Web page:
... and actually identified as such in the sheet music (arranged for piano by Mother of Invention Ian Underwood):

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CenturyDeprived
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« Reply #9 on: July 24, 2018, 04:31:36 PM »

This is semantics, but I always considered the song more pastiche than parody. For me the difference is that pastiche imitates while parody makes fun of. And furthermore, it's a pastiche of not just a style but, in my view, two different songs: Chuck Berry's Back in the USA and The Beach Boys' California Girls.

I kinda respectfully disagree.

Especially since the tune is called "Back in the USSR", which is a deliberate take/pun on the whole US pride type thing, it's (to my ears at least) an intentionally jokey reference to the BB's song Surfin' USA, and some of the lyrical themes of California Girls.

IMO, it's both an homage and also making fun of that Beach Boys aesthetic a little bit (but not in a mean way).  It's not just that the song goes into a Beach Boys style randomly for a bit simply because The Beatles appreciated The BBs' music; it's a very purposeful joke on US vs USSR, national pride, and very much a wink wink, nudge nudge thing, since the BBs always bragged about their girls, and sang about national pride.

Maybe it's a hybrid parody/pastiche, but to me it's a bit like when Get Smart did their Casablanca episode; there's undeniable parody involved.
« Last Edit: July 24, 2018, 04:50:14 PM by CenturyDeprived » Logged
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« Reply #10 on: July 24, 2018, 04:48:47 PM »

The Turtles- "Surfer Dan"

https://www.youtube.com/watch?v=subkObGLkDI
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Chocolate Shake Man
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« Reply #11 on: July 24, 2018, 07:35:15 PM »

This is semantics, but I always considered the song more pastiche than parody. For me the difference is that pastiche imitates while parody makes fun of. And furthermore, it's a pastiche of not just a style but, in my view, two different songs: Chuck Berry's Back in the USA and The Beach Boys' California Girls.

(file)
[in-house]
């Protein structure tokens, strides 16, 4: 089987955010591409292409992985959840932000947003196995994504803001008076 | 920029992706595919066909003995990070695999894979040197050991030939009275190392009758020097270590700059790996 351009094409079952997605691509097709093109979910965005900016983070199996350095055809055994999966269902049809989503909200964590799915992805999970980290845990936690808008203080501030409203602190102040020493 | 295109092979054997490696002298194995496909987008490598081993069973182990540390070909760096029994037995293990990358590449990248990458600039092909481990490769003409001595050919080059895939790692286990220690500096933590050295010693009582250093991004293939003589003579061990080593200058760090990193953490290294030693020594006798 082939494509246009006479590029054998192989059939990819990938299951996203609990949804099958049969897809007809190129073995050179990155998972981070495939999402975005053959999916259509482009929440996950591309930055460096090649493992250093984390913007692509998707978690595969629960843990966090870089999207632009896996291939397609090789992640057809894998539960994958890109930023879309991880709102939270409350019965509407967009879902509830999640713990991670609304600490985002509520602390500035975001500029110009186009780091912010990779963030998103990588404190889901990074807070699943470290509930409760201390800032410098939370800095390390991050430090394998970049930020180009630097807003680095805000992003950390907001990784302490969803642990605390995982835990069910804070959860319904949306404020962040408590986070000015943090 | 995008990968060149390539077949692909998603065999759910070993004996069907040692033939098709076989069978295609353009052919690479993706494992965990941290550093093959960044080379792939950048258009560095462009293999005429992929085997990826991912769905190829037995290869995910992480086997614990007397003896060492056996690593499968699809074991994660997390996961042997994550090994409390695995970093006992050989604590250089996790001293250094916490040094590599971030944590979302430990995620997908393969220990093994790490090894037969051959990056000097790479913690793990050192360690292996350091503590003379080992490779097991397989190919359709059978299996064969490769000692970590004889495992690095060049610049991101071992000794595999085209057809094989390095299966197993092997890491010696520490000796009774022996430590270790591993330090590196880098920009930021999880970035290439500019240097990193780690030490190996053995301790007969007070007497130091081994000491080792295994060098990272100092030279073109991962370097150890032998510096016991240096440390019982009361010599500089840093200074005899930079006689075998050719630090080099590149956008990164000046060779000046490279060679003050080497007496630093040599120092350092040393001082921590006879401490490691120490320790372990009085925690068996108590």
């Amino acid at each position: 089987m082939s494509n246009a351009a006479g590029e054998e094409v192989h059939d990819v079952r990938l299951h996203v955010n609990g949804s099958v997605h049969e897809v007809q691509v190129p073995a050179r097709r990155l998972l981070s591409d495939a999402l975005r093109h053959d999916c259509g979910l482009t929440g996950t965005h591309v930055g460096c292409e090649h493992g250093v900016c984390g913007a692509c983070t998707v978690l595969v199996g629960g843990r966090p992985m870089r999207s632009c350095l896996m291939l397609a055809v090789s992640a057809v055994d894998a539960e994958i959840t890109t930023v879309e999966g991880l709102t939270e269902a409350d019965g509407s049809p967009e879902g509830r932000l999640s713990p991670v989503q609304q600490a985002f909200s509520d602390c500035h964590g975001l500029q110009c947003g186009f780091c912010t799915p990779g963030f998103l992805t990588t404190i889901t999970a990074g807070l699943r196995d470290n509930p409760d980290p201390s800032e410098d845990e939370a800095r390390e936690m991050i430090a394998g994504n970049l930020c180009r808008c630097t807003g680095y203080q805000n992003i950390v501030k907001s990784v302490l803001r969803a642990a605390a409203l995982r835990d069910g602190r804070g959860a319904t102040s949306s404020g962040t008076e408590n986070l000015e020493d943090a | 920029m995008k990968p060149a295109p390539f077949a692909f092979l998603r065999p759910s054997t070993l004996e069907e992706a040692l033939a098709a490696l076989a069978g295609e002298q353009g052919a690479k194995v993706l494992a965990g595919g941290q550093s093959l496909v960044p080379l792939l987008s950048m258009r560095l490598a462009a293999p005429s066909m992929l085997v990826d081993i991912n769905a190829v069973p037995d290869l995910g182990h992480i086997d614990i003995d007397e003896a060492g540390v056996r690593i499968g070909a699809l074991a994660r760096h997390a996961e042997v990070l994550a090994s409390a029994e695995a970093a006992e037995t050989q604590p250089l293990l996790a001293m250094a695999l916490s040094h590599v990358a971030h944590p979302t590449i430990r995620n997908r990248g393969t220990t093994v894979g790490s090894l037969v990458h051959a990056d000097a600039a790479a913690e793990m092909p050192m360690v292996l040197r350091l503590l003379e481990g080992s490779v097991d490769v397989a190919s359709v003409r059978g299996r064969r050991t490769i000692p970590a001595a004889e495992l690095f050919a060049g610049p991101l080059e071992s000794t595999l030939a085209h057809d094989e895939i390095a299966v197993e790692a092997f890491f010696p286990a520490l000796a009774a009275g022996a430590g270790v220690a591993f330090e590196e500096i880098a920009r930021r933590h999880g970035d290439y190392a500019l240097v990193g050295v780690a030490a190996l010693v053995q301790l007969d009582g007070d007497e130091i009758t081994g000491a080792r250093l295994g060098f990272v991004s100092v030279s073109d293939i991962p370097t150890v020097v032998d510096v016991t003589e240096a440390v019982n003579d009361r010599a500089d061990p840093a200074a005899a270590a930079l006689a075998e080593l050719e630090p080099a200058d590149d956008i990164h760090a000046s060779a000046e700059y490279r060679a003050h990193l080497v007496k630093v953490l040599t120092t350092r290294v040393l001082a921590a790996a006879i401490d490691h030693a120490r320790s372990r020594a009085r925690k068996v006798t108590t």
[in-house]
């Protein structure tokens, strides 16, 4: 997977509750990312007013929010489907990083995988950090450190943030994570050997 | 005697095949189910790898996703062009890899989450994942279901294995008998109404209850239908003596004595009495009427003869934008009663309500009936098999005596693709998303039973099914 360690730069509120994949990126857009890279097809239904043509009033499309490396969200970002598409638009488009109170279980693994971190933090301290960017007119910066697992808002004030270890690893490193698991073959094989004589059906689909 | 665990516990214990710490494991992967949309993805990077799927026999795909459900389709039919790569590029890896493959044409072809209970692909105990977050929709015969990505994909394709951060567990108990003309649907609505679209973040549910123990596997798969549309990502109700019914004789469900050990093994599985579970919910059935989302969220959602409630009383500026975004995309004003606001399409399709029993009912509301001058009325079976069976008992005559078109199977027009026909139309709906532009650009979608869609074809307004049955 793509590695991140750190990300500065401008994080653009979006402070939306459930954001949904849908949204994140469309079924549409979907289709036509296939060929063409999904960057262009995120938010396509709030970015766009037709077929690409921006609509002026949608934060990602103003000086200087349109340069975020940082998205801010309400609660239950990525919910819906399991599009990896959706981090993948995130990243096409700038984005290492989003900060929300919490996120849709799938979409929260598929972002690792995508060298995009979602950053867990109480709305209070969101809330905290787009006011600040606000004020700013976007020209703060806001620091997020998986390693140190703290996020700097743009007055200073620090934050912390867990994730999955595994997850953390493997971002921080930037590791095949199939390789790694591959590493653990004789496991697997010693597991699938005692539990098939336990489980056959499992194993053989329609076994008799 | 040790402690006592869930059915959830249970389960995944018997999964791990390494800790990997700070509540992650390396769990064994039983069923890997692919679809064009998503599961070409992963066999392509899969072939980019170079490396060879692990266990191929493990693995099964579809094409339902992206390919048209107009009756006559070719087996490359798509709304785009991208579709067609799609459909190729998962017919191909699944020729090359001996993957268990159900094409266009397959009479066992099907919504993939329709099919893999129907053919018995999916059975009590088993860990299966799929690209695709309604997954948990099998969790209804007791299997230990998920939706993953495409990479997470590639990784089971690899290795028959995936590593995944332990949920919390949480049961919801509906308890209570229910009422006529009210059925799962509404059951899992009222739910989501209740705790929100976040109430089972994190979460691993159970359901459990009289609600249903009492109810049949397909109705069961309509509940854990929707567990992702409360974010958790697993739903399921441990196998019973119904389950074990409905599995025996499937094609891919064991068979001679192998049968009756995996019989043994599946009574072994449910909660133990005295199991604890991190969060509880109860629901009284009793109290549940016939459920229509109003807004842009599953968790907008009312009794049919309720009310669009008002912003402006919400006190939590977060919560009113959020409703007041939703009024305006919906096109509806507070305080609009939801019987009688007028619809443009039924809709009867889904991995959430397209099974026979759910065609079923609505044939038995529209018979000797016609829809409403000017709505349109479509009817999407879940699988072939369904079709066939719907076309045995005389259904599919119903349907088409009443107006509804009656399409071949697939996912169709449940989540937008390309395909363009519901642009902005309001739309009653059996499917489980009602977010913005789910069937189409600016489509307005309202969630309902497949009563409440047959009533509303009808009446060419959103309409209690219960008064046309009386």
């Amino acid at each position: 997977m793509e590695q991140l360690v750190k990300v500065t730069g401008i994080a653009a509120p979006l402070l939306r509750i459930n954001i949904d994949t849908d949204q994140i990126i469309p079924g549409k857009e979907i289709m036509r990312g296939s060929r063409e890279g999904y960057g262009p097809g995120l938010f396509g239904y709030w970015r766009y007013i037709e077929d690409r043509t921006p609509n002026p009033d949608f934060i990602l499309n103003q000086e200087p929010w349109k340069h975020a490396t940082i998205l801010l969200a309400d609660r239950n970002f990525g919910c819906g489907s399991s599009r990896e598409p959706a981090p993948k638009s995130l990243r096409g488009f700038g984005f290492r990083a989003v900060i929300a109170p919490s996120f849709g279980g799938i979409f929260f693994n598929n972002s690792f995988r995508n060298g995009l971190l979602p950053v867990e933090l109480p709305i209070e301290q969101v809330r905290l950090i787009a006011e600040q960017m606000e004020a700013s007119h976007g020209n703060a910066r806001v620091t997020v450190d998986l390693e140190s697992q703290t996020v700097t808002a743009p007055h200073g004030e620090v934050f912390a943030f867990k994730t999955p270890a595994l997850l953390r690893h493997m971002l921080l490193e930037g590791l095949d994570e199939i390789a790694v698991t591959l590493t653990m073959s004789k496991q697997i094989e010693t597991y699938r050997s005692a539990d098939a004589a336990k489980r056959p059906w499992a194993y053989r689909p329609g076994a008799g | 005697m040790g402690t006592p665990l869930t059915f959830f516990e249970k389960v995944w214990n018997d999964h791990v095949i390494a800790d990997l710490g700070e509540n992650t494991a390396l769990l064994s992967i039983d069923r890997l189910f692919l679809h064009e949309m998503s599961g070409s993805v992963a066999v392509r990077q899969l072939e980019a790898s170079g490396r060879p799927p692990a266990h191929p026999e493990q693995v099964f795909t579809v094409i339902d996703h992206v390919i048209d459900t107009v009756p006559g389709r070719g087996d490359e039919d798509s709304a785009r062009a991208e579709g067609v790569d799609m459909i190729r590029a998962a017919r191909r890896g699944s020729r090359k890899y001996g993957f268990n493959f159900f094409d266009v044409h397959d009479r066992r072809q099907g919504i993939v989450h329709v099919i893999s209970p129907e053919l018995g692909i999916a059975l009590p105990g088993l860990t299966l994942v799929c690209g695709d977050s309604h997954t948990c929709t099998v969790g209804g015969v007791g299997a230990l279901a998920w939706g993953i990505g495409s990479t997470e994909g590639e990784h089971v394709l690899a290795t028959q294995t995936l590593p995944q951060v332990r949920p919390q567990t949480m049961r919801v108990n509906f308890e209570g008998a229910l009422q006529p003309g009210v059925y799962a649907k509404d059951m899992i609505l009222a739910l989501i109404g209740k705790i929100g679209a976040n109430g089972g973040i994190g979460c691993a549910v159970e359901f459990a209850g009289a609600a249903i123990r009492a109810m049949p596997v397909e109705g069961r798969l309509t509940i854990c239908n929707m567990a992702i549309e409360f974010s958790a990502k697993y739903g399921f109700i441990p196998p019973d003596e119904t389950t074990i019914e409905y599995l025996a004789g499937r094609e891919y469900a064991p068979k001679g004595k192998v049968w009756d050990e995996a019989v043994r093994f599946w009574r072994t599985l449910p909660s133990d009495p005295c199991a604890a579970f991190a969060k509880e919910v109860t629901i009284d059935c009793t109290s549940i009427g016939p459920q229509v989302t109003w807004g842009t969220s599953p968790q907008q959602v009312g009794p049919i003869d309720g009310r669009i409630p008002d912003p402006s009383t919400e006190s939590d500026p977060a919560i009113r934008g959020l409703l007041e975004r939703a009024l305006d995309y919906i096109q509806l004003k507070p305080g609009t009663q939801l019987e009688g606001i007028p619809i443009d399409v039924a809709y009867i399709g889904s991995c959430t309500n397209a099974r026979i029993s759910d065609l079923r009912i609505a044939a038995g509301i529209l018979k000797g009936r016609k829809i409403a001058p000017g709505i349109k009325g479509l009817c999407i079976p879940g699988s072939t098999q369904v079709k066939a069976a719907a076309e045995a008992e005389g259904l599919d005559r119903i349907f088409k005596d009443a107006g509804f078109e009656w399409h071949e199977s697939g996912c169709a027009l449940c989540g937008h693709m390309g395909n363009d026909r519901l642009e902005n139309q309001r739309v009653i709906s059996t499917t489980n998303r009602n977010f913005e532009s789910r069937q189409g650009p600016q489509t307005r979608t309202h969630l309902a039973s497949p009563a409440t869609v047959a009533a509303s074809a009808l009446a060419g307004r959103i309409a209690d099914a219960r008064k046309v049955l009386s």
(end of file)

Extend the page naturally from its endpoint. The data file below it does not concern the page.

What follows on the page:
I kinda respectfully disagree.

Especially since the tune is called "Back in the USSR", which is a deliberate take/pun on the whole US pride type thing, it's (to my ears at least) an intentionally jokey reference to the BB's song Surfin' USA, and some of the lyrical themes of California Girls.

IMO, it's both an homage and also making fun of that Beach Boys aesthetic a little bit (but not in a mean way).  It's not just that the song goes into a Beach Boys style randomly for a bit simply because The Beatles appreciated The BBs' music; it's a very purposeful joke on US vs USSR, national pride, and very much a wink wink, nudge nudge thing, since the BBs always bragged about their girls, and sang about national pride.

Maybe it's a hybrid parody/pastiche, but to me it's a bit like when Get Smart did their Casablanca episode; there's undeniable parody involved.

I hear you but I disagree with your analysis.

For one, it seems to elide the fact that a central source text for the song is Chuck Berry's Back in the USA. Look at the first verse of both songs:

Back in the USSR:

Oh, flew in from Miami Beach B.O.A.C.
Didn't get to bed last night
On the way the paper bag was on my knee
Man I had a dreadful flight
I'm back in the U.S.S.R.

Back in the USA:

Oh well, oh well, I feel so good today
We touched ground on an international runway
Jet propelled back home, from over the seas to the U. S. A.

There's definitely a humour in the song but the target is not The Beach Boys. Rather, McCartney is just taking this rock and roll convention (and to be fair, most of it comes from Chuck Berry here and not The Beach Boys) and considers it from the perspective of "the enemy" in order to show that the Russian man has the same story as the American man and when it comes right down to it, we are all the same. Now a more serious version would simply argue that people have the same values everywhere and the same capacity of making good choices, flawed choices, etc. But The Beatles are a bit more creative than that and from a more musical perspective say, just as an American can write "Back in the USA," a Russian can write "Back in the USSR" and just as an American can write California Girls, a Russian can sing about Moscow girls.